Tesco says it is making preparations to stockpile for Brexit
- Credit: Kois Miah
Tesco has followed Aldi in announcing that it will become the latest supermarket to consider stockpiling for Brexit.
The supermarket's chief executive Dave Lewis said ensuring uninterrupted transport of fresh food across borders was the 'single biggest challenge' for supermarkets if the UK crashes out of the EU without a deal.
He said the group was making contingency preparations for a no-deal scenario, but was still in 'wait and see' mode until the outcome of negotiations becomes clearer.
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He said: 'The biggest single challenge will be in a no-deal scenario and what happens with fresh food.
'The possibility of stockpiling fresh food is very, very limited.'
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He stopped short of confirming if Tesco was actively stockpiling, but said it was a possibility with dry food.
He added that plans to ensure fresh food transport is not held up is 'where all our attention will be in the lead-up' to Brexit, with contingency planning stepping up after Christmas if a deal is still not struck.
The comments come after German discounter Aldi said that it had considered stockpiling food as part of its preparations for Brexit.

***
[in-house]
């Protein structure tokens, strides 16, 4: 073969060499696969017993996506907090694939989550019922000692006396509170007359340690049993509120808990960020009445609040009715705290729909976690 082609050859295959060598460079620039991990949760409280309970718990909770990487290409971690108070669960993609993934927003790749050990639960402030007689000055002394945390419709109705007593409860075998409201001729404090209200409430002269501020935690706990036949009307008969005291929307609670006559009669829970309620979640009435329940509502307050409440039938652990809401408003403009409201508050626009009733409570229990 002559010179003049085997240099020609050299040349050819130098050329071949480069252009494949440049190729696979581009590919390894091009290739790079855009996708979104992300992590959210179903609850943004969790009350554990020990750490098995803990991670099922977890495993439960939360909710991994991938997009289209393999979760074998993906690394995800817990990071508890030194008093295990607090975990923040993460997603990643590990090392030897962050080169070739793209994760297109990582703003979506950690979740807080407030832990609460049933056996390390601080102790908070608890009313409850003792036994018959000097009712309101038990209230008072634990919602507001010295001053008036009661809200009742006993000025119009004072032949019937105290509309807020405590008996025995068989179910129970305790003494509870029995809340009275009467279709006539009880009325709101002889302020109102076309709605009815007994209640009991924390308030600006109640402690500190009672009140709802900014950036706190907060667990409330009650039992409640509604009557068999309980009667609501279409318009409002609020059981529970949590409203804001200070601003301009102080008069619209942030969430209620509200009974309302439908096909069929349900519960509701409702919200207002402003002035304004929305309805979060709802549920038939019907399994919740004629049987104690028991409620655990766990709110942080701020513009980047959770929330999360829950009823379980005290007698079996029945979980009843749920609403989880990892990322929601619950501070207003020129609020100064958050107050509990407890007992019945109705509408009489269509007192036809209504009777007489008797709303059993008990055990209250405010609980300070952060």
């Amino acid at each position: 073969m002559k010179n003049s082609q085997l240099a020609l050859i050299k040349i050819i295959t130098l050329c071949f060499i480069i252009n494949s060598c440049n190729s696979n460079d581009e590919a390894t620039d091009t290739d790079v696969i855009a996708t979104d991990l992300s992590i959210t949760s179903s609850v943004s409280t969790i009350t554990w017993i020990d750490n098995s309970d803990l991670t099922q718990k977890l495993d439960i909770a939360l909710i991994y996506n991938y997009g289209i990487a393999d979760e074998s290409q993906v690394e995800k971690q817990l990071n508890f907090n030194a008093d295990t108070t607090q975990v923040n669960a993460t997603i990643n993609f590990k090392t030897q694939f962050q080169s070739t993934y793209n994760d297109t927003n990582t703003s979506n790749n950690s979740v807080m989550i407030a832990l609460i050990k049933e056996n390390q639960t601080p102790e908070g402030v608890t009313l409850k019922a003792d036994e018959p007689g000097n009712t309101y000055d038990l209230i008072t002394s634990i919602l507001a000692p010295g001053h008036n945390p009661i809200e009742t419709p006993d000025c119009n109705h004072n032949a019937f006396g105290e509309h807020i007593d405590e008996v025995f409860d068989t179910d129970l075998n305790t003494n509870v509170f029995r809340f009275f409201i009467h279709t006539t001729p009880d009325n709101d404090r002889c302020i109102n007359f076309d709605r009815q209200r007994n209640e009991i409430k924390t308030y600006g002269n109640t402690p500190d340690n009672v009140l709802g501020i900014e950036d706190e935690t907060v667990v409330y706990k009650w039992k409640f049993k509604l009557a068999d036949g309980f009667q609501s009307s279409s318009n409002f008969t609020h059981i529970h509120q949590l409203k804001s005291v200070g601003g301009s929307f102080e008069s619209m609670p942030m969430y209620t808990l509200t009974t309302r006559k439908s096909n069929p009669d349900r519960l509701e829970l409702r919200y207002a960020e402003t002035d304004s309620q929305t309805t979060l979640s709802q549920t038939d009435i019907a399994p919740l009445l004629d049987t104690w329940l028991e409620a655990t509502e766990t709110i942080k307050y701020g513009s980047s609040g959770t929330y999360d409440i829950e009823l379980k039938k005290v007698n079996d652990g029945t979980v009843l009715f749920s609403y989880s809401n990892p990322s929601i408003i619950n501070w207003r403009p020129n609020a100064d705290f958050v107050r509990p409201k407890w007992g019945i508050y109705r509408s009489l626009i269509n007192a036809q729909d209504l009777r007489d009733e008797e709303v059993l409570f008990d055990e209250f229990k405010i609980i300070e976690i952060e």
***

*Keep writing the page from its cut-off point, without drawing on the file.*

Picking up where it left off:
But its UK boss, Giles Hurley, added that Aldi's increased fresh food range would make this more difficult.
Brexit secretary Dominic Raab said in July that the Government is making plans to secure food supply in the event of no deal being struck.
But he said it was 'wrong to describe it as the Government doing the stockpiling', indicating that industry would need to take the lead.
Research last week revealed that food retailers face a mammoth £9.3 billion cost in the event of a no-deal Brexit.
According to Barclays Corporate Banking, higher tariffs and customs costs could hit supermarkets and their supply chains hard.
The report also warned that shoppers would take on some of the extra cost in the price of their groceries.
Without a deal, Barclays said that food and drink from the EU would be slapped with an additional 27% tariff under World Trade Organisation (WTO) rules, compared with between 3% and 4% on non-food items.